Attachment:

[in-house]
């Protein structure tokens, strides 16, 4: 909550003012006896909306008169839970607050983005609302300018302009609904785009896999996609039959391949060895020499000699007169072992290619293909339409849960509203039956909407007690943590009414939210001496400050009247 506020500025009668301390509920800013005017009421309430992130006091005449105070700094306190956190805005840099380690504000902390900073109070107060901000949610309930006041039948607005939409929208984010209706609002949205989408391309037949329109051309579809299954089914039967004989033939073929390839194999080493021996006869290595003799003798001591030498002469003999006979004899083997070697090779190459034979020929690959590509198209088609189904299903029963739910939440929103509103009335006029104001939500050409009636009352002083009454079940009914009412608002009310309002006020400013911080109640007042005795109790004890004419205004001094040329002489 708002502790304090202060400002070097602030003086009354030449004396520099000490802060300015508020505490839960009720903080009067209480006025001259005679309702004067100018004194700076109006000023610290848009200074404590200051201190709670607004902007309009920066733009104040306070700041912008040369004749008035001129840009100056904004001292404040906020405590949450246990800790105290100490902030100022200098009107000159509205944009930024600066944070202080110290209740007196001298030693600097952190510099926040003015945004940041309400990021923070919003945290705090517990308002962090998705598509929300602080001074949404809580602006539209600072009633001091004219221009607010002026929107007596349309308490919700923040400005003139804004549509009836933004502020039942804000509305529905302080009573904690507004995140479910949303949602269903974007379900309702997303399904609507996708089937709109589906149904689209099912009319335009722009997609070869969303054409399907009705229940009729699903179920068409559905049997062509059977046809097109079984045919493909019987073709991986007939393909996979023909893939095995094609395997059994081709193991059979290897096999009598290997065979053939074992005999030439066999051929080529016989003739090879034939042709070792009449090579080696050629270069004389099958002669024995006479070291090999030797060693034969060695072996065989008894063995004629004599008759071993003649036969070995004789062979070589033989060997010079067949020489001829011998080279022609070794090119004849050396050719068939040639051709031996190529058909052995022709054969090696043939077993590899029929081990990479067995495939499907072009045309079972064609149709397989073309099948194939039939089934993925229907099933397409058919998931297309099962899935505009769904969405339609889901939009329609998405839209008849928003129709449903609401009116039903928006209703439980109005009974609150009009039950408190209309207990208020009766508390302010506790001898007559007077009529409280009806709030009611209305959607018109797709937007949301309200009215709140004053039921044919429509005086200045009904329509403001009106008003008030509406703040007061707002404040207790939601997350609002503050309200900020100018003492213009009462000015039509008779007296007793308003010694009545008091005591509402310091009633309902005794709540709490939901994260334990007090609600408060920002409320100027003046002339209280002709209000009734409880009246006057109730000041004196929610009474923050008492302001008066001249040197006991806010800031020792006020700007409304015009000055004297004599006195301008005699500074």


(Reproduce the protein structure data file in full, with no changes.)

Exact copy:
[in-house]
């Protein structure tokens, strides 16, 4: 909550003012006896909306008169839970607050983005609302300018302009609904785009896999996609039959391949060895020499000699007169072992290619293909339409849960509203039956909407007690943590009414939210001496400050009247 506020500025009668301390509920800013005017009421309430992130006091005449105070700094306190956190805005840099380690504000902390900073109070107060901000949610309930006041039948607005939409929208984010209706609002949205989408391309037949329109051309579809299954089914039967004989033939073929390839194999080493021996006869290595003799003798001591030498002469003999006979004899083997070697090779190459034979020929690959590509198209088609189904299903029963739910939440929103509103009335006029104001939500050409009636009352002083009454079940009914009412608002009310309002006020400013911080109640007042005795109790004890004419205004001094040329002489 708002502790304090202060400002070097602030003086009354030449004396520099000490802060300015508020505490839960009720903080009067209480006025001259005679309702004067100018004194700076109006000023610290848009200074404590200051201190709670607004902007309009920066733009104040306070700041912008040369004749008035001129840009100056904004001292404040906020405590949450246990800790105290100490902030100022200098009107000159509205944009930024600066944070202080110290209740007196001298030693600097952190510099926040003015945004940041309400990021923070919003945290705090517990308002962090998705598509929300602080001074949404809580602006539209600072009633001091004219221009607010002026929107007596349309308490919700923040400005003139804004549509009836933004502020039942804000509305529905302080009573904690507004995140479910949303949602269903974007379900309702997303399904609507996708089937709109589906149904689209099912009319335009722009997609070869969303054409399907009705229940009729699903179920068409559905049997062509059977046809097109079984045919493909019987073709991986007939393909996979023909893939095995094609395997059994081709193991059979290897096999009598290997065979053939074992005999030439066999051929080529016989003739090879034939042709070792009449090579080696050629270069004389099958002669024995006479070291090999030797060693034969060695072996065989008894063995004629004599008759071993003649036969070995004789062979070589033989060997010079067949020489001829011998080279022609070794090119004849050396050719068939040639051709031996190529058909052995022709054969090696043939077993590899029929081990990479067995495939499907072009045309079972064609149709397989073309099948194939039939089934993925229907099933397409058919998931297309099962899935505009769904969405339609889901939009329609998405839209008849928003129709449903609401009116039903928006209703439980109005009974609150009009039950408190209309207990208020009766508390302010506790001898007559007077009529409280009806709030009611209305959607018109797709937007949301309200009215709140004053039921044919429509005086200045009904329509403001009106008003008030509406703040007061707002404040207790939601997350609002503050309200900020100018003492213009009462000015039509008779007296007793308003010694009545008091005591509402310091009633309902005794709540709490939901994260334990007090609600408060920002409320100027003046002339209280002709209000009734409880009246006057109730000041004196929610009474923050008492302001008066001249040197006991806010800031020792006020700007409304015009000055004297004599006195301008005699500074």